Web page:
Insatiable curiosity, an active fantasy life, a sensitivity to emotions and an appreciation of art and beauty are all linked to high IQ, a study finds.
High IQ may have a particularly strong link to curiosity because intelligence creates a ‘cognitive hunger’ — a desire to think.
Over the years, higher IQ drives people to keep exploring new experiences to satiate this hunger.
Curiosity, along with sensitivity to emotions, appreciation of beauty and an active fantasy life are all aspects of the major personality trait called ‘openness to experience’.
Being open to experience is so powerful that it is linked to intelligence when measured almost 40 years later.
Children who scored higher on IQ tests at just 11-years-old were more open to experience when they were 50-years-old, the psychologists found.
The study’s authors explain their results:
“…childhood intelligence is indeed positively associated with adult trait Openness, even when it was assessed almost four decades earlier when participants were at 11 years.
Intelligence may influence the development of personality in that intelligent people develop habits to satisfy their curiosity and ‘‘cognitive hunger’’ which are an essential ingredient of Openness.”
The conclusions come from a huge study of 17,415 people born in the UK in one week in March 1958.
Over the following 50 years they were given various personality and intelligence tests.
Children with higher IQs were more open to experience because of higher motivation at school, greater support from their families and higher social status, the researchers found.
They explain how these factors fit together:
“Parents of higher socioeconomic status may foster children’s trait Openness by providing better resources such as choosing good schools and cultural environment (theaters, museums, traveling abroad, etc.); intelligent children tend to use more mental activities (such as abstract ideas, learning new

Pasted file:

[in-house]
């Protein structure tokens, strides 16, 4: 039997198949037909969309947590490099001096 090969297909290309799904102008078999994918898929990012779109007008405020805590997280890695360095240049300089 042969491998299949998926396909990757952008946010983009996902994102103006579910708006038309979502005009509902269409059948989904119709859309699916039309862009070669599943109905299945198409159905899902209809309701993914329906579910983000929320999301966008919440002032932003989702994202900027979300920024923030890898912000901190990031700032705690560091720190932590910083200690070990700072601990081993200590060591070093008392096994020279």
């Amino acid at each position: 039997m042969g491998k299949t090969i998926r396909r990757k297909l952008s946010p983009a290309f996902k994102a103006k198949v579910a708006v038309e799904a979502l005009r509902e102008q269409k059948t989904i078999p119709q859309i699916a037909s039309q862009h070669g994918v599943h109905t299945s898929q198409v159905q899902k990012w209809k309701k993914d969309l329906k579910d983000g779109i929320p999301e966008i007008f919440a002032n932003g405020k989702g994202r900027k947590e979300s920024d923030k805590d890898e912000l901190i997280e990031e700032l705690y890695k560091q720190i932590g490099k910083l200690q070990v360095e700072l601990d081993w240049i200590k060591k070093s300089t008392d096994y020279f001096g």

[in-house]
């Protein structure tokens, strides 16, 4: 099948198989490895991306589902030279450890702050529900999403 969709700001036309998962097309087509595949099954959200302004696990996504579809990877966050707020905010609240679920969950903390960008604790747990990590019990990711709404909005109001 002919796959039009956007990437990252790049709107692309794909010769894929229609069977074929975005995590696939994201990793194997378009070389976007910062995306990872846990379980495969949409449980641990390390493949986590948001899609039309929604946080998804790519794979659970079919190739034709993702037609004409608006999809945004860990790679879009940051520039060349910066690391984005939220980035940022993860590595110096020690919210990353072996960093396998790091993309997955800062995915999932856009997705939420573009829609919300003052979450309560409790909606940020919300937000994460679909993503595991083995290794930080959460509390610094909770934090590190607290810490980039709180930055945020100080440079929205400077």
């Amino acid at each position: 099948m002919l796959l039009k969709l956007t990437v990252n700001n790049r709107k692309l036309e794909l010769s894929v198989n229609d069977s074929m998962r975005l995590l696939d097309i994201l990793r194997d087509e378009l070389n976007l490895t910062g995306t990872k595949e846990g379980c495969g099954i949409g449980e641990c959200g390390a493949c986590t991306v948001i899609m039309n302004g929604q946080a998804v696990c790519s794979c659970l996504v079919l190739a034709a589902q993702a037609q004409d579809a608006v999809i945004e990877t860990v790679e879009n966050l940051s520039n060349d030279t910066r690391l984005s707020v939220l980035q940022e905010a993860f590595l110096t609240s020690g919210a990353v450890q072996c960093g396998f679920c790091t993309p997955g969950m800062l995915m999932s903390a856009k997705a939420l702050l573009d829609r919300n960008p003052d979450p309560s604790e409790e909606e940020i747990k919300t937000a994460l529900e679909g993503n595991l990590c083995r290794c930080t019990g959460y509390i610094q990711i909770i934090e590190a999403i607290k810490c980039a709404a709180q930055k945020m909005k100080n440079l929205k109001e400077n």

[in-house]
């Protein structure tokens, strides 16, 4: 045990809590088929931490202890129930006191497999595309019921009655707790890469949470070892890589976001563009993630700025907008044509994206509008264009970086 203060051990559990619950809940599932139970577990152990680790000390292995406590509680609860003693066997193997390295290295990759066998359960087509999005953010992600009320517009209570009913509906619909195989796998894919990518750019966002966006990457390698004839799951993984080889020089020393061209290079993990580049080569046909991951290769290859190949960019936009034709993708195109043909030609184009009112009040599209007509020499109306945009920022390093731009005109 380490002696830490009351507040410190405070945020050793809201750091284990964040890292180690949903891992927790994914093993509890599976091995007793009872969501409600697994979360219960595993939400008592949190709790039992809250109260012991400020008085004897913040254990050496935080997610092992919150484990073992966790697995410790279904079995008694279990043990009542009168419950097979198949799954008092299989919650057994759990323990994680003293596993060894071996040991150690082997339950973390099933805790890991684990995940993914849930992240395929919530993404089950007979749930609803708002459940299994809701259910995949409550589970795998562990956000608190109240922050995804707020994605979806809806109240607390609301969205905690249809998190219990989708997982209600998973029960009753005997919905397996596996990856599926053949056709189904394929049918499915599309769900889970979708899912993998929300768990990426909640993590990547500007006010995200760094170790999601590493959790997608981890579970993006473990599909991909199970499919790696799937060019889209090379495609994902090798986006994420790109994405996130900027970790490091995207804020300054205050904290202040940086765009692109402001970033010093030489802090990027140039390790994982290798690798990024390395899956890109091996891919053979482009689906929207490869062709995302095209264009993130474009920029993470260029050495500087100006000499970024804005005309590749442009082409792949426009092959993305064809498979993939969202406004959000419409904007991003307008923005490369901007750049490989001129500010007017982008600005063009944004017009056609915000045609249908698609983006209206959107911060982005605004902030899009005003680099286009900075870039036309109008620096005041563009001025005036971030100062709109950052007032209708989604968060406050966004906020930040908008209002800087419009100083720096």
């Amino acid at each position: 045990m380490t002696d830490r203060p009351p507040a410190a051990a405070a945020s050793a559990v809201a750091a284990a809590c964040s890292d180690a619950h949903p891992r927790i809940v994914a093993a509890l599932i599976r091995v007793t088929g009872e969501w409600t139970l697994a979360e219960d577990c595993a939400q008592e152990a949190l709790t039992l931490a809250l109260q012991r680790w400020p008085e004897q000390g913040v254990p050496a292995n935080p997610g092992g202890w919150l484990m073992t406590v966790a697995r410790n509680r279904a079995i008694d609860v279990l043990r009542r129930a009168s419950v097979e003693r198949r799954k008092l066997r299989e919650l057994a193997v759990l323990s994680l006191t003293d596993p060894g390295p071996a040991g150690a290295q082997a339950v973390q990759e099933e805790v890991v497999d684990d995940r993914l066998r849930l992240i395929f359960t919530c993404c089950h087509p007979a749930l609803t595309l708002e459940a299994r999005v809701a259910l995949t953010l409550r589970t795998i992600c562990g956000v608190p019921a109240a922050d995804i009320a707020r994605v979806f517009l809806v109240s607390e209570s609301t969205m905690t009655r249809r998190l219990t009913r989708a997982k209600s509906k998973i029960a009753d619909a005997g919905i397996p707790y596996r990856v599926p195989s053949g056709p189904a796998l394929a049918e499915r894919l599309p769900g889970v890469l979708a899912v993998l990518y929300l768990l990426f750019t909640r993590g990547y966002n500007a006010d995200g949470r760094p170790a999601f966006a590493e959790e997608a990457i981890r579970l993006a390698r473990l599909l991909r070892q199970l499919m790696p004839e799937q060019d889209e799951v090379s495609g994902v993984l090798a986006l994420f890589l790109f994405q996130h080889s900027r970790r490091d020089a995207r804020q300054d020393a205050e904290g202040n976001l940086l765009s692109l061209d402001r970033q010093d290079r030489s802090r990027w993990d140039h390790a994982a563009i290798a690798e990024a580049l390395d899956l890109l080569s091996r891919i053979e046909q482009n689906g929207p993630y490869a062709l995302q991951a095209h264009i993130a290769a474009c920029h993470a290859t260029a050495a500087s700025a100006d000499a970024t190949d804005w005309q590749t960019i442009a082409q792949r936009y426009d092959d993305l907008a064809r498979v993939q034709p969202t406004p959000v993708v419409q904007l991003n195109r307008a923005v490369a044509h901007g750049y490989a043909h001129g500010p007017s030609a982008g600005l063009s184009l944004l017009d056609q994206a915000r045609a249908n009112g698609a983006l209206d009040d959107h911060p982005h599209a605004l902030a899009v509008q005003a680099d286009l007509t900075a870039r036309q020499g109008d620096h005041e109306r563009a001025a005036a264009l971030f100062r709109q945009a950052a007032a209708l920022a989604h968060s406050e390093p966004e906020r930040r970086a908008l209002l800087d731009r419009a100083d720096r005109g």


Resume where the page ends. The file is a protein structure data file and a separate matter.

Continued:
vocabularies, or math formulas) than those who are less intelligent; school settings (quality of teaching, good facilities) may enhance pupils to engage more in school learning.
All these three factors may influence educational and
occupational achievement, which in turn, may increase
the scores on Openness.”
In other words, they believe that it is a higher IQ that mainly drives the development of greater openness to experience.
About the author
Psychologist, Jeremy Dean, PhD is the founder and author of PsyBlog. He holds a doctorate in psychology from University College London and two other advanced degrees in psychology.
He has been writing about scientific research on PsyBlog since 2004. He is also the author of the book “Making Habits, Breaking Habits” (Da Capo, 2003) and several ebooks:
- Accept Yourself: How to feel a profound sense of warmth and self-compassion
- The Anxiety Plan: 42 Strategies For Worry, Phobias, OCD and Panic
- Spark: 17 Steps That Will Boost Your Motivation For Anything
- Activate: How To Find Joy Again By Changing What You Do
The study was published in the Journal of Individual Differences (Furnham & Cheng, 2016).